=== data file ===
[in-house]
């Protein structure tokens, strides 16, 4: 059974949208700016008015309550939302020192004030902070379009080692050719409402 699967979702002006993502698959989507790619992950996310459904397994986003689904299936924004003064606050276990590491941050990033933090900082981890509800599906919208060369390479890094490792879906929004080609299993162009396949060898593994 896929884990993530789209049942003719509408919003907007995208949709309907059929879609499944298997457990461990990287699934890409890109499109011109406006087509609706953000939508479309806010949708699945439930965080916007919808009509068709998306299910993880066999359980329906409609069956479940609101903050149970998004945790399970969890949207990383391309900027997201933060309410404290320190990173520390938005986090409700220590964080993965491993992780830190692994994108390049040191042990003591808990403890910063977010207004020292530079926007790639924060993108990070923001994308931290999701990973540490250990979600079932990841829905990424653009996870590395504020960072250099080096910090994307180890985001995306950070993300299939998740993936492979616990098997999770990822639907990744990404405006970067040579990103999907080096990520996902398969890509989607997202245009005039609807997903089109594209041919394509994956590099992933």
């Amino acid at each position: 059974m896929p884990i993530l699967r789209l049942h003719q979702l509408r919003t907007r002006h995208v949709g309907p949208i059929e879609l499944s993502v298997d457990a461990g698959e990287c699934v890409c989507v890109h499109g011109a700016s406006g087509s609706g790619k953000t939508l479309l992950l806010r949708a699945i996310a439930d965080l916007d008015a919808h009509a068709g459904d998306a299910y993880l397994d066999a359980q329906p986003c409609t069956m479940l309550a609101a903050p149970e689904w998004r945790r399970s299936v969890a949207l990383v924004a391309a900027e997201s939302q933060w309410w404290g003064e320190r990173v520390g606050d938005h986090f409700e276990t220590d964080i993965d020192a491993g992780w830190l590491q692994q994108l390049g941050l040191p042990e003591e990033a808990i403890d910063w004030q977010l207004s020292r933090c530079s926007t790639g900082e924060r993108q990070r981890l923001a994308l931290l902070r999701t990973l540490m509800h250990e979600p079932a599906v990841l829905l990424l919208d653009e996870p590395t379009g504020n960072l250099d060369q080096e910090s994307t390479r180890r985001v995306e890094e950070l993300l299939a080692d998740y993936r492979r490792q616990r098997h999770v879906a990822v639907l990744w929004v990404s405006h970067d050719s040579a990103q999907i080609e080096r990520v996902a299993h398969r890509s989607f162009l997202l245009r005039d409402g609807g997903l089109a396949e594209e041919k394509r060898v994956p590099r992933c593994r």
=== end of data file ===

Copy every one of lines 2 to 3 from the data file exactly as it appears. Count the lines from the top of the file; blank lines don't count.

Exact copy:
């Protein structure tokens, strides 16, 4: 059974949208700016008015309550939302020192004030902070379009080692050719409402 699967979702002006993502698959989507790619992950996310459904397994986003689904299936924004003064606050276990590491941050990033933090900082981890509800599906919208060369390479890094490792879906929004080609299993162009396949060898593994 896929884990993530789209049942003719509408919003907007995208949709309907059929879609499944298997457990461990990287699934890409890109499109011109406006087509609706953000939508479309806010949708699945439930965080916007919808009509068709998306299910993880066999359980329906409609069956479940609101903050149970998004945790399970969890949207990383391309900027997201933060309410404290320190990173520390938005986090409700220590964080993965491993992780830190692994994108390049040191042990003591808990403890910063977010207004020292530079926007790639924060993108990070923001994308931290999701990973540490250990979600079932990841829905990424653009996870590395504020960072250099080096910090994307180890985001995306950070993300299939998740993936492979616990098997999770990822639907990744990404405006970067040579990103999907080096990520996902398969890509989607997202245009005039609807997903089109594209041919394509994956590099992933």
């Amino acid at each position: 059974m896929p884990i993530l699967r789209l049942h003719q979702l509408r919003t907007r002006h995208v949709g309907p949208i059929e879609l499944s993502v298997d457990a461990g698959e990287c699934v890409c989507v890109h499109g011109a700016s406006g087509s609706g790619k953000t939508l479309l992950l806010r949708a699945i996310a439930d965080l916007d008015a919808h009509a068709g459904d998306a299910y993880l397994d066999a359980q329906p986003c409609t069956m479940l309550a609101a903050p149970e689904w998004r945790r399970s299936v969890a949207l990383v924004a391309a900027e997201s939302q933060w309410w404290g003064e320190r990173v520390g606050d938005h986090f409700e276990t220590d964080i993965d020192a491993g992780w830190l590491q692994q994108l390049g941050l040191p042990e003591e990033a808990i403890d910063w004030q977010l207004s020292r933090c530079s926007t790639g900082e924060r993108q990070r981890l923001a994308l931290l902070r999701t990973l540490m509800h250990e979600p079932a599906v990841l829905l990424l919208d653009e996870p590395t379009g504020n960072l250099d060369q080096e910090s994307t390479r180890r985001v995306e890094e950070l993300l299939a080692d998740y993936r492979r490792q616990r098997h999770v879906a990822v639907l990744w929004v990404s405006h970067d050719s040579a990103q999907i080609e080096r990520v996902a299993h398969r890509s989607f162009l997202l245009r005039d409402g609807g997903l089109a396949e594209e041919k394509r060898v994956p590099r992933c593994r």